Frequently Asked Questions
My doctor said lots of kids don’t pass newborn screening. Should I be worried?
Every year about 3 in 1000 newborns are identified with some degree of hearing loss. The sooner that loss is identified, the more successful you and your child will be in the future. The diagnostic process is usually relatively quick and easy – your baby can (and should!) sleep right through it! If your child does have a hearing loss, identifying it and managing it will make all the difference in their future, and knowing the results will make all the difference in your peace of mind.
How old should my child be before I go for diagnosis?
Painless and simple testing can be done on babies of any age. The most important thing is to get tested as soon as possible. Your baby’s brain is developing fast, and any nerve system that is not stimulated won’t continue to develop. If they do have a hearing loss and you want them to learn to talk, it is essential that you get diagnostic testing as soon as you can.
What questions should I ask my doctor?
You can ask if your baby needs further evaluation, if one or both ears are affected, how severe does it seem to be, and are there other concerns. Don’t be afraid to ask what is going to happen next. You are the parent/caregiver and need to be prepared.
My child has been diagnosed with a hearing loss. Is it possible for my child to hear and speak?
For most children, even those with severe or profound hearing loss, the answer is YES! Nearly every child can use some form of amplification (hearing aids or cochlear implants) that will give them access not just to sound, but to the sound of your voice! We all learn to talk by listening to those around us – listening to lullabies and nursery rhymes and peek-a-boo. Your child can learn to talk by listening with the help of technology such as hearing aids which are readily available in most areas.
Most kids don’t learn to talk until they are two. Don’t I have plenty of time?
Talking is a process that takes time to develop. We all start by listening to the talking going on around us. Then we practice by cooing and babbling. Finally, after lots of trial and error, we produce those first words, and eventually talk in one and two word combinations somewhere between our first and second birthday. But the longer we wait to start the process of listening, the longer it will take and the harder it will be to learn to talk. If your child has a hearing loss from birth, they have already missed months of hearing in utero! If you want your child to learn to talk, you need to get started NOW!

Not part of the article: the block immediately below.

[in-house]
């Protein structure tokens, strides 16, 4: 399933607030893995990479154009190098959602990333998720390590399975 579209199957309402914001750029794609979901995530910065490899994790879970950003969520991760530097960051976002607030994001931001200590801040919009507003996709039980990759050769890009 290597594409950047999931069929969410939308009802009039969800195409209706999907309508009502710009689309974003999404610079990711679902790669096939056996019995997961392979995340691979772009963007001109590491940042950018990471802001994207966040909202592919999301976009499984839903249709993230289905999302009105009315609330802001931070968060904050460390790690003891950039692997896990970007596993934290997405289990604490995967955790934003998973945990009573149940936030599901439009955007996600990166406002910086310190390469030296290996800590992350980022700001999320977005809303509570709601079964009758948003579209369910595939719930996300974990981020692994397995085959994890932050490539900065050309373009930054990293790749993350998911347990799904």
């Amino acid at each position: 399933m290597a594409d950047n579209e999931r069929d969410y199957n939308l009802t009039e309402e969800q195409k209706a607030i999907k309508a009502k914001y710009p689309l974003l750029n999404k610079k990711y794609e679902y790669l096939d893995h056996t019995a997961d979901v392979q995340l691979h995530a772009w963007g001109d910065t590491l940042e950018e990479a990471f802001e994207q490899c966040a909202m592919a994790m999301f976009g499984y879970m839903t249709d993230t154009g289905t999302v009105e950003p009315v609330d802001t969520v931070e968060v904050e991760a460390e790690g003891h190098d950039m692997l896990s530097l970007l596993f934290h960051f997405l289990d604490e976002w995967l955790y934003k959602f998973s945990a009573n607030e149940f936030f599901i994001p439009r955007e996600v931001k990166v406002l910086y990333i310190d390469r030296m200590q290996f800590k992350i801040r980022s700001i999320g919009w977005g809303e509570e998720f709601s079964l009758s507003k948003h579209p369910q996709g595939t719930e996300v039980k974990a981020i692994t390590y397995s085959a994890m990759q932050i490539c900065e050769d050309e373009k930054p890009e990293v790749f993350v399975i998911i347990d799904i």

Where should I go for help?
Right here! St. Joseph can supply services to you no matter where you live. Contact us directly and we will be glad to provide you with information on navigating your next steps. Your pediatrician or your birthing facility can direct you to where you can get your baby’s hearing tested. Once you have a diagnosis and get amplification, you need to seek professional support right away. In most states there are programs that support families of children from birth through three years of age. St. Joseph is ready to help you get connected and find the help you need.
Do I need specialized services?
Yes! While hearing loss is one of the most common birth differences, it is still considered “low incidence”. In other words, most professionals have little experience with children with hearing loss. You need professionals who help families and babies on a daily basis, and understand your concerns. With 175 years of experience, St. Joseph Institute can support you, and help you get the services you need.
What expenses are involved?
Hearing testing is covered by insurance, children’s health care, and Medicaid. Most states have programs under the federal IDEA law that provides services to families based on their income levels, and many include the costs of amplification (hearing aids). For many families, there is little or no cost involved. Your health care providers can help guide you through obtaining hearing aids. If you choose services from St. Joseph Institute, many are covered by your state’s programs. Contact us and we can help you through the processes.
Any resources I should know about?
Resources for parents are essential as you walk your journey. Here are some of our favorites!
A. G. Bell Family Page
A. G. Bell Association Communication Options
Beginnings Program of North Carolina
Hands and Voices
The John Tracy Clinic
NCHAM: National Center for Hearing Assessment and Management (Early Hearing Detection and Intervention – EHDI)
The Center for Deaf and Hard of Hearing Education
Indiana First Steps